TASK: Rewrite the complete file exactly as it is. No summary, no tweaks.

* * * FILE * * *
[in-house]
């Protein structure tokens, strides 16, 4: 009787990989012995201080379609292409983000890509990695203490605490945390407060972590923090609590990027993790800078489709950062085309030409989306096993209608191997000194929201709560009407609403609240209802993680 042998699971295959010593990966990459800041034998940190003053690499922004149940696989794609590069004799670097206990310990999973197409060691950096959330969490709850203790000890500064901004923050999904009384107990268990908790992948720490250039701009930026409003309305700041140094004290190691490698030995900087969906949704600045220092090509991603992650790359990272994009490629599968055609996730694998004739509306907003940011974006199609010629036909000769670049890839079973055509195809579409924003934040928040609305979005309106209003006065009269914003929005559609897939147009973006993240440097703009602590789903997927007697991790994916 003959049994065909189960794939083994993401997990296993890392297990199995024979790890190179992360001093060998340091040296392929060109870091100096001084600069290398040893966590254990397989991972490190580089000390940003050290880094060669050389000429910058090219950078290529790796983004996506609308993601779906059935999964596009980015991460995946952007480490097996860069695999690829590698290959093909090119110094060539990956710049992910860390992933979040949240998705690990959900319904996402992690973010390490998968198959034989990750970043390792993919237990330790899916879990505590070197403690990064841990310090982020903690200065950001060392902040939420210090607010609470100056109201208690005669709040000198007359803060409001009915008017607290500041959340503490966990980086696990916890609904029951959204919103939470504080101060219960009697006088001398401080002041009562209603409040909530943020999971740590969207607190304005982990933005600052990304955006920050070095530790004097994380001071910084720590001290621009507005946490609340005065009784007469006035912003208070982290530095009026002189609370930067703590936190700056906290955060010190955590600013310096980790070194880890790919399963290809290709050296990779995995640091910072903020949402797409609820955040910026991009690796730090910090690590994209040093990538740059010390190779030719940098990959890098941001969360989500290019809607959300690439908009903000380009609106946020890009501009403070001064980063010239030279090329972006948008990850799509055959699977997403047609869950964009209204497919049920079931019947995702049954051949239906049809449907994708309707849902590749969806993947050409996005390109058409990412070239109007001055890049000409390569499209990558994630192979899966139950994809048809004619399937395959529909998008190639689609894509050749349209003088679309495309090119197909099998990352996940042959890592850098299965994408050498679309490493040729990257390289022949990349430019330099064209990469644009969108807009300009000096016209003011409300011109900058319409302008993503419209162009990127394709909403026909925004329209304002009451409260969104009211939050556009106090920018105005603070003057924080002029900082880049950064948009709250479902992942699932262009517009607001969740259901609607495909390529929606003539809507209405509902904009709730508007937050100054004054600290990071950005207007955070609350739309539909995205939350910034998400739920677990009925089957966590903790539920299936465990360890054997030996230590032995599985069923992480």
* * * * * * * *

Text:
[in-house]
């Protein structure tokens, strides 16, 4: 009787990989012995201080379609292409983000890509990695203490605490945390407060972590923090609590990027993790800078489709950062085309030409989306096993209608191997000194929201709560009407609403609240209802993680 042998699971295959010593990966990459800041034998940190003053690499922004149940696989794609590069004799670097206990310990999973197409060691950096959330969490709850203790000890500064901004923050999904009384107990268990908790992948720490250039701009930026409003309305700041140094004290190691490698030995900087969906949704600045220092090509991603992650790359990272994009490629599968055609996730694998004739509306907003940011974006199609010629036909000769670049890839079973055509195809579409924003934040928040609305979005309106209003006065009269914003929005559609897939147009973006993240440097703009602590789903997927007697991790994916 003959049994065909189960794939083994993401997990296993890392297990199995024979790890190179992360001093060998340091040296392929060109870091100096001084600069290398040893966590254990397989991972490190580089000390940003050290880094060669050389000429910058090219950078290529790796983004996506609308993601779906059935999964596009980015991460995946952007480490097996860069695999690829590698290959093909090119110094060539990956710049992910860390992933979040949240998705690990959900319904996402992690973010390490998968198959034989990750970043390792993919237990330790899916879990505590070197403690990064841990310090982020903690200065950001060392902040939420210090607010609470100056109201208690005669709040000198007359803060409001009915008017607290500041959340503490966990980086696990916890609904029951959204919103939470504080101060219960009697006088001398401080002041009562209603409040909530943020999971740590969207607190304005982990933005600052990304955006920050070095530790004097994380001071910084720590001290621009507005946490609340005065009784007469006035912003208070982290530095009026002189609370930067703590936190700056906290955060010190955590600013310096980790070194880890790919399963290809290709050296990779995995640091910072903020949402797409609820955040910026991009690796730090910090690590994209040093990538740059010390190779030719940098990959890098941001969360989500290019809607959300690439908009903000380009609106946020890009501009403070001064980063010239030279090329972006948008990850799509055959699977997403047609869950964009209204497919049920079931019947995702049954051949239906049809449907994708309707849902590749969806993947050409996005390109058409990412070239109007001055890049000409390569499209990558994630192979899966139950994809048809004619399937395959529909998008190639689609894509050749349209003088679309495309090119197909099998990352996940042959890592850098299965994408050498679309490493040729990257390289022949990349430019330099064209990469644009969108807009300009000096016209003011409300011109900058319409302008993503419209162009990127394709909403026909925004329209304002009451409260969104009211939050556009106090920018105005603070003057924080002029900082880049950064948009709250479902992942699932262009517009607001969740259901609607495909390529929606003539809507209405509902904009709730508007937050100054004054600290990071950005207007955070609350739309539909995205939350910034998400739920677990009925089957966590903790539920299936465990360890054997030996230590032995599985069923992480």